1. Temperature 2. Relative humidity 3. Atmosphere composition 4. Ethylene 5. Light 6. Chemicals

Rhizopus rot

Leather rot

7. PROBLEMS INVOLVED IN PREPARING HORTICULTURAL CROPS
1. Training 2. Poor understanding by handlers 3. Inadequate communication 4. Rough handling 5. Unsatisfactory improper, or inadequate equipment or materials 6. Inadequate product cooling

8. FACTORS INFLUENCING QUALITY

1. Genetic factors 2. Pre-harvest environment factors 3. Harvest 4. Post harvest 5. Interaction between the various factors listed above

9. TEMPERATURE MANAGEMENT

• Precooling • Room cooling • Top icing • Forced-air cooling • Hydrocooling • Vacuum cooling

10. PROBLEMS IN POSTHARVEST HANDLING OF STRAWBERRY easily injured fruit-rotting high respiratory activity fruit shrivel Over ripeness bruising

POSTHARVEST HANDLING

11. POSTHARVEST TREATMENTS - G.R.A.S. compounds Ethyl formate - Biological control Yeast Fungi Bacteria - CO2 - Hot water dips - Ozon
   

Concentr ation of  oil (ppm) 0 5 50 100 500

Percentage  reduction in  colony size (%) 0 5 40 80 100

12. QUALITY ASSURANCE PROGRAM FOR STRAWBERRIES Will quality assurance cost me money? What are the quality factors for strawberries Determining quality specifications Varieties and ripeness at harvest Cultural practices affect quality Avoiding berry injury and diseased fruit Rapid cooling and prompt marketing are critical Cooling berries Management of shipping temperatures Truck loading

Wholesale and Retail Quality Assurance Incoming product Discarding inferior product

ASSIGNMENT Developed a checklist to be used by the supervisors who take care for monitoring of the quality of the strawberries during harvest and transport to the cooling room.

13. FOOD SAFETY
1995: 202 Britain died because of food poisoning and 100,000 visit a Doctor. 1991: 300,000 Chinese were contaminated with Hepatitis A after eaten oysters 1994: 224,000 humans in the USA got salmonella poisoning after eaten bad ice

Save food is a top priority in the EU: safe food from soil to mouth

Fear for bio-terrorism

- Controlled food-chain - Zero-risk - Pre-caution principle - European Food Authority - Risk analyses - Codex Alimentarius Commission - 4 December 2000 European Law for Product Responsibility - 1 January 2005 General Food Law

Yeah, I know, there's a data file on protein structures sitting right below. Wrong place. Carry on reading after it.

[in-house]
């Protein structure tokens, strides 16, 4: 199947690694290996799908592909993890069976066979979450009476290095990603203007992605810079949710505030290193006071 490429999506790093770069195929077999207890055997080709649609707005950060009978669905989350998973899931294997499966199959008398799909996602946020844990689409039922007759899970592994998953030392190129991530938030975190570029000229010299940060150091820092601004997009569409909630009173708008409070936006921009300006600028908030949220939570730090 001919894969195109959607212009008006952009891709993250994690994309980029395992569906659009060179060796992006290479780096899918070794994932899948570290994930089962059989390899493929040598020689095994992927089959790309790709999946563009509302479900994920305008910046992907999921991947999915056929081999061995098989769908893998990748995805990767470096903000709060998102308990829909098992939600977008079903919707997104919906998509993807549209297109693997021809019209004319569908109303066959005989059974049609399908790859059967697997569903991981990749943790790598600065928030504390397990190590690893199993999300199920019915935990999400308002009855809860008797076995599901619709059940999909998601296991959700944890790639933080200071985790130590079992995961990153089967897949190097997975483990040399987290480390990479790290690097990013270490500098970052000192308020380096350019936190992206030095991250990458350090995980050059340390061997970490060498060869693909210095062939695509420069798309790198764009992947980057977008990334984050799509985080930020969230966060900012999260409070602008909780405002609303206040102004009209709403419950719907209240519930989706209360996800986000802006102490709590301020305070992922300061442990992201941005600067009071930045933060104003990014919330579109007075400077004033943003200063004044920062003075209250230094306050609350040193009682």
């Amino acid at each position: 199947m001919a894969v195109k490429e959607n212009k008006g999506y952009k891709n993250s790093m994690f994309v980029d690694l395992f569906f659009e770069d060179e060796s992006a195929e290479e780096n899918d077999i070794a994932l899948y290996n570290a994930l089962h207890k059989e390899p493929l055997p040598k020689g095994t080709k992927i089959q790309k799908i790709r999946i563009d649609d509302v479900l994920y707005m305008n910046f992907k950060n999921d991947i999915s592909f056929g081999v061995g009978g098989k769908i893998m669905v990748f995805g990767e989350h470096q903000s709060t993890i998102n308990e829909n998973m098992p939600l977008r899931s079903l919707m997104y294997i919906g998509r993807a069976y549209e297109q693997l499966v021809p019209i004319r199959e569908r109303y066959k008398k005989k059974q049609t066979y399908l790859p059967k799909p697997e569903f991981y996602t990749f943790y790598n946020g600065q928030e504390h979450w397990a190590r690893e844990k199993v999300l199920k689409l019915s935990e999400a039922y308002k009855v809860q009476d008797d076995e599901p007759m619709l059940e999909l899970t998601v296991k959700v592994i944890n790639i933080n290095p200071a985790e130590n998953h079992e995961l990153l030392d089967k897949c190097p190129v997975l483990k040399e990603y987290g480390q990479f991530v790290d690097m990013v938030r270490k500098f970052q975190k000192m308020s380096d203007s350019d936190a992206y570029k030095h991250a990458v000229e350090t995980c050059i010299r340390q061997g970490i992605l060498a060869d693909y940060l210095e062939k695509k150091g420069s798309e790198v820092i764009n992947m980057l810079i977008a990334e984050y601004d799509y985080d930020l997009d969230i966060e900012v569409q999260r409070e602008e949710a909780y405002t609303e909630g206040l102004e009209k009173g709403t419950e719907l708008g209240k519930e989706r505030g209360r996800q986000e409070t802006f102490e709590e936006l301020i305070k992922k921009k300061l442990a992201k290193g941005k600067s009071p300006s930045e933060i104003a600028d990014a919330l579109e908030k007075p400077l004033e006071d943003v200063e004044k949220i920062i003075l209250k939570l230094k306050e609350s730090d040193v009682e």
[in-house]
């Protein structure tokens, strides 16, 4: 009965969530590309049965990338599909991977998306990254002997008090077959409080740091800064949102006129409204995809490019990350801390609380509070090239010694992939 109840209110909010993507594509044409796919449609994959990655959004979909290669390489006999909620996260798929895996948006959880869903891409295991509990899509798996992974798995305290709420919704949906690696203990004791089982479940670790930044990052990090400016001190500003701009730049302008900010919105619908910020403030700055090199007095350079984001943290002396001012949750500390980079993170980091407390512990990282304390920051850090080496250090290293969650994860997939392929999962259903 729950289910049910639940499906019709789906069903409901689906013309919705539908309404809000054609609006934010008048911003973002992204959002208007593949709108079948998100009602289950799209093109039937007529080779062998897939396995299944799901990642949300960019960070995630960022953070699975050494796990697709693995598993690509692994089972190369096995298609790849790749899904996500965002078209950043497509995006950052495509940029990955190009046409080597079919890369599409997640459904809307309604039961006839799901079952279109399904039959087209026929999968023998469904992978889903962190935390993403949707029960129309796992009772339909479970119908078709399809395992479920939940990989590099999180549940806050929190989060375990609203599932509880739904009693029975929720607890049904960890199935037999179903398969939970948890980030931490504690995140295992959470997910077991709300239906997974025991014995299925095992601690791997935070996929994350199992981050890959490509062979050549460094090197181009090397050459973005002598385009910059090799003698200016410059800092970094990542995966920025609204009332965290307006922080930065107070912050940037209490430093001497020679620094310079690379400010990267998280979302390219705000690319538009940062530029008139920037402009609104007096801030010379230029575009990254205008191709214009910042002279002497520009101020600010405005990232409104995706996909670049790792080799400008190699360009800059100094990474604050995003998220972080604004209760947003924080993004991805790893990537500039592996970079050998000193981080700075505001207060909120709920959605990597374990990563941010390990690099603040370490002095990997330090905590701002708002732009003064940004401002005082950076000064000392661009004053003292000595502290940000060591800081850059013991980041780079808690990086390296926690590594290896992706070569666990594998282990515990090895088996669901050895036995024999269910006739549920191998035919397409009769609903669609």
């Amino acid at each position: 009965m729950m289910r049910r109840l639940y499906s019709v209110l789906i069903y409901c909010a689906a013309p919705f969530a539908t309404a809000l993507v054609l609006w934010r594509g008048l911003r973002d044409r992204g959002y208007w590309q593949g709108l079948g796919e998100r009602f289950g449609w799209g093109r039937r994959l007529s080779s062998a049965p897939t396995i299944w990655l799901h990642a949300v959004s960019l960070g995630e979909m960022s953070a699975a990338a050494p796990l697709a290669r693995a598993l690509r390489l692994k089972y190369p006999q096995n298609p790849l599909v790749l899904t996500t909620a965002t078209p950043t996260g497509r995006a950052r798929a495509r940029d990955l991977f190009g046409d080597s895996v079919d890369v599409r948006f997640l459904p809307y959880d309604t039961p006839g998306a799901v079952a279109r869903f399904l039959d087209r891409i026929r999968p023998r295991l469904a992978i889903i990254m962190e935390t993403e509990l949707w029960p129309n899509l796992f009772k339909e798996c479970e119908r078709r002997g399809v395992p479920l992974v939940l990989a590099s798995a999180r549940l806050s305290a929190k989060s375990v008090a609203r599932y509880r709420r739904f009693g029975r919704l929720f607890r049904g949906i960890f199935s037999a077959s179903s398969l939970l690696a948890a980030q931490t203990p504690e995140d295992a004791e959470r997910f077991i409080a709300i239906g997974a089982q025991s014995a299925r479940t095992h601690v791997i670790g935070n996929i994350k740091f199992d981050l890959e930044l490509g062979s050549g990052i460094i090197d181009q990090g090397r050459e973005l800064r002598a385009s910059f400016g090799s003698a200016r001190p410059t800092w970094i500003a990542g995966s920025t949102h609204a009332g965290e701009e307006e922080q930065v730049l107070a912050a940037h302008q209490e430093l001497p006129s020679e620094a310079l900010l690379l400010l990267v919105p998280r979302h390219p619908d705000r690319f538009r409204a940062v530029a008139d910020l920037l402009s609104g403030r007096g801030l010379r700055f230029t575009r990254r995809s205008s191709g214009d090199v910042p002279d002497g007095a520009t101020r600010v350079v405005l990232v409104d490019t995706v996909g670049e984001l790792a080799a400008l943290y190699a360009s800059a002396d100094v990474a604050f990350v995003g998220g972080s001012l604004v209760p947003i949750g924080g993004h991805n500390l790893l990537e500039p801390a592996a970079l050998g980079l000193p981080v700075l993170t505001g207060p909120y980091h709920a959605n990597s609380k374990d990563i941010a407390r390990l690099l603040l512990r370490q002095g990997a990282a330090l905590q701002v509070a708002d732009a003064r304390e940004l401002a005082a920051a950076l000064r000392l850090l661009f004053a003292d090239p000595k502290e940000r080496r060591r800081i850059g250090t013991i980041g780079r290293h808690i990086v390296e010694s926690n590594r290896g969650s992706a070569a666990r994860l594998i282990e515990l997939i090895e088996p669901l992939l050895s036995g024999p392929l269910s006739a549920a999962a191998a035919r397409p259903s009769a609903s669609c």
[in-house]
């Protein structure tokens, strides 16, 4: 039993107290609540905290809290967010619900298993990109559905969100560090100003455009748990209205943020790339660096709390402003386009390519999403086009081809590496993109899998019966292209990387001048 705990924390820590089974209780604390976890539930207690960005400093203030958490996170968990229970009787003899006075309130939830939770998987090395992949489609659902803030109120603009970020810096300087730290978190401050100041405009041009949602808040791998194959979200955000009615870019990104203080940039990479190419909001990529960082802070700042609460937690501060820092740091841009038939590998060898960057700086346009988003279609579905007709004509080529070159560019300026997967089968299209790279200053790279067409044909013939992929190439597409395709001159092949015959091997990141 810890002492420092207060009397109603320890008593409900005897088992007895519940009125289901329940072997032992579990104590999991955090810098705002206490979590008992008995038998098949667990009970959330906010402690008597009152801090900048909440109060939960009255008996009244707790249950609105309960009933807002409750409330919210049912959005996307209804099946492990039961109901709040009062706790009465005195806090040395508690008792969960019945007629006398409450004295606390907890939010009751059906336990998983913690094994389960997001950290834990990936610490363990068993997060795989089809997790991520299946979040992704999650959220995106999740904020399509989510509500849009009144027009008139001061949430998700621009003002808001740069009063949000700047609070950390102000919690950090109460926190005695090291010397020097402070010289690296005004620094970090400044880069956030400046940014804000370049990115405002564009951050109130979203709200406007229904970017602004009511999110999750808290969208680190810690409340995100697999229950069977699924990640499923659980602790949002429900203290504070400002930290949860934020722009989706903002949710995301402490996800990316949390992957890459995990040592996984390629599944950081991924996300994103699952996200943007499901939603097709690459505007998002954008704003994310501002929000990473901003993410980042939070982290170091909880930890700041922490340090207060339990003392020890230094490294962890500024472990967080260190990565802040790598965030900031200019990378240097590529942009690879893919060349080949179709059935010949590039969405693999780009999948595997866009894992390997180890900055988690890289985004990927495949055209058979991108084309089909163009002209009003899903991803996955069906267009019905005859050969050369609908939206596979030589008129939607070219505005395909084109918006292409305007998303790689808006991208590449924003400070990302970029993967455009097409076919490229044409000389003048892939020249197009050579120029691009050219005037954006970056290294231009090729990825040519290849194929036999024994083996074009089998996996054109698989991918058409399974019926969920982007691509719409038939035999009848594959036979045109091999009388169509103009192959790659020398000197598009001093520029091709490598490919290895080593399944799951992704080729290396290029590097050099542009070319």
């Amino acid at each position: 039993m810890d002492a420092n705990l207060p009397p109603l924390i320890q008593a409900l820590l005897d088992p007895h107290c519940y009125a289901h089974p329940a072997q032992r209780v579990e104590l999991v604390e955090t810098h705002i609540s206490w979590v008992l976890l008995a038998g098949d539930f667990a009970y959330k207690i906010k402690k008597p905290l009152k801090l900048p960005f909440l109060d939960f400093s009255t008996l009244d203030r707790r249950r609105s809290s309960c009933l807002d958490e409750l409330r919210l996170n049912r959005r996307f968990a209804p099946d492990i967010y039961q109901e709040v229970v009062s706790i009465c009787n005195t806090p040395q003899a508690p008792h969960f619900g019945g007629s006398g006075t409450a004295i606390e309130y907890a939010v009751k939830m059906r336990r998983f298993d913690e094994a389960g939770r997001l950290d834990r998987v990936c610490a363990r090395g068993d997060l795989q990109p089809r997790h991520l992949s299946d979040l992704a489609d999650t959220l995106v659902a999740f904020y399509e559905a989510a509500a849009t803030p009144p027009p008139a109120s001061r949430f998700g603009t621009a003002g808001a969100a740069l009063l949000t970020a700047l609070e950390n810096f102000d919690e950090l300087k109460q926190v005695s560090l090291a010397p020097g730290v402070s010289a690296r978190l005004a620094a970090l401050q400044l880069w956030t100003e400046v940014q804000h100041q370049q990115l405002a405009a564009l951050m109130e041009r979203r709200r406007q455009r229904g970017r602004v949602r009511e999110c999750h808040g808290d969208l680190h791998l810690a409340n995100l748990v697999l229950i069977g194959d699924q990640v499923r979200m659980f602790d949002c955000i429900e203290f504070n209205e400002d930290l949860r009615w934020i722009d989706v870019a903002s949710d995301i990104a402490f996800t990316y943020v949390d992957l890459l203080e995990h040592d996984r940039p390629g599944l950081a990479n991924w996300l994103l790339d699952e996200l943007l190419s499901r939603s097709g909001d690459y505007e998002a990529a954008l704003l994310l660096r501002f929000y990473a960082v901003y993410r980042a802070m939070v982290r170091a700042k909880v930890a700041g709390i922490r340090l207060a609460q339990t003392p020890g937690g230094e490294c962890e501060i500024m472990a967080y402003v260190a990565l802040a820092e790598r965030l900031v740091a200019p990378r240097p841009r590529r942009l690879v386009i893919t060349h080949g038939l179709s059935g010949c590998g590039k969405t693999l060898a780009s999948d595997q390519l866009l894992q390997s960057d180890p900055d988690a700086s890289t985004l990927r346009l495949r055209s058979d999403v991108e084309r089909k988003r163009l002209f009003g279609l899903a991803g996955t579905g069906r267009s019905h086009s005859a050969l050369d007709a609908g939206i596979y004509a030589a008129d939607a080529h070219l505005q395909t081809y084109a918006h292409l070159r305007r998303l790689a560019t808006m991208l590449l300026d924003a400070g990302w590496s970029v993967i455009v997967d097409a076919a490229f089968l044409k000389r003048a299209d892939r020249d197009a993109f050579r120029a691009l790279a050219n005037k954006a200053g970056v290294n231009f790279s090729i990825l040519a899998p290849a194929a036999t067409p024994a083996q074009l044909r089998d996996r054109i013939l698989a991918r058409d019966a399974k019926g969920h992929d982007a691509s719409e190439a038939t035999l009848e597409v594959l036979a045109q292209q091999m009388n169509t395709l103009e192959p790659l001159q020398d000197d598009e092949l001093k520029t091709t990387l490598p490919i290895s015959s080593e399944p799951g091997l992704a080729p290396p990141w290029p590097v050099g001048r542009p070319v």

RESIDUE EXCEED

Report of Pesticide Residue Monitoring Results of The Netherlands 6% (36%) 20% (63%)

14% (47%)

PRESENTS OF RESDIDUE OF PESTICIDES 2003

Strawberry: Number of samples; 153 Without residue; 23 No exceeding of tolerance; 80 Exceeding of tolerance; 50

Residues Exceeding EC-MRLs in Strawberries Triadimenol Tebufenpyrad Pyrifenox Fludioxonil

14. DEVELOPMENTS IN THE FOOD CHAIN

- Production on demands - Global trade - Demands concerning: food safety, environment, quality and reliability - Consumers oriented chains - Product responsibility - Tracking and tracing systems - IPM - Quality labels - Certificate systems - Admittance policy of the EU - The number of pesticides will decrease drastically - The load of the horticultural production on the environment must go down

15. DEVELOPMENTS IN HORTICULTURE

- Chain grower-consumer will become shorter - Regular buyer - Influence Supermarket increase - Own market labels - Increase of biological and ecological production - Provable quality and food safety - Growers association

16. CHANCE FOR GROWERS growers has to choose for a sale strategy Cost price strategy Quality strategy Chain strategy Niche strategy

STRAWBERRY FRUIT

MARKETS
LOCAL(MAIN AREA) MUMBAI DELHI PUNE CALCUTTA HYDRABAD BOPHAL AHEMDABAD BARODA SURAT INDORE BANGLORE CHENNAI

MAIN EXPORT ( AREA ) GULF COUNTRIES SINGAPORE

TRANSPERENT TOP PUNNET

TRANSPERENT PUNNET SQUARE

TRANSPERENT PUNNET OVAL

RETAIL SELLING OF PRODUCE

RETAIL DISPLAY OF PRODUCE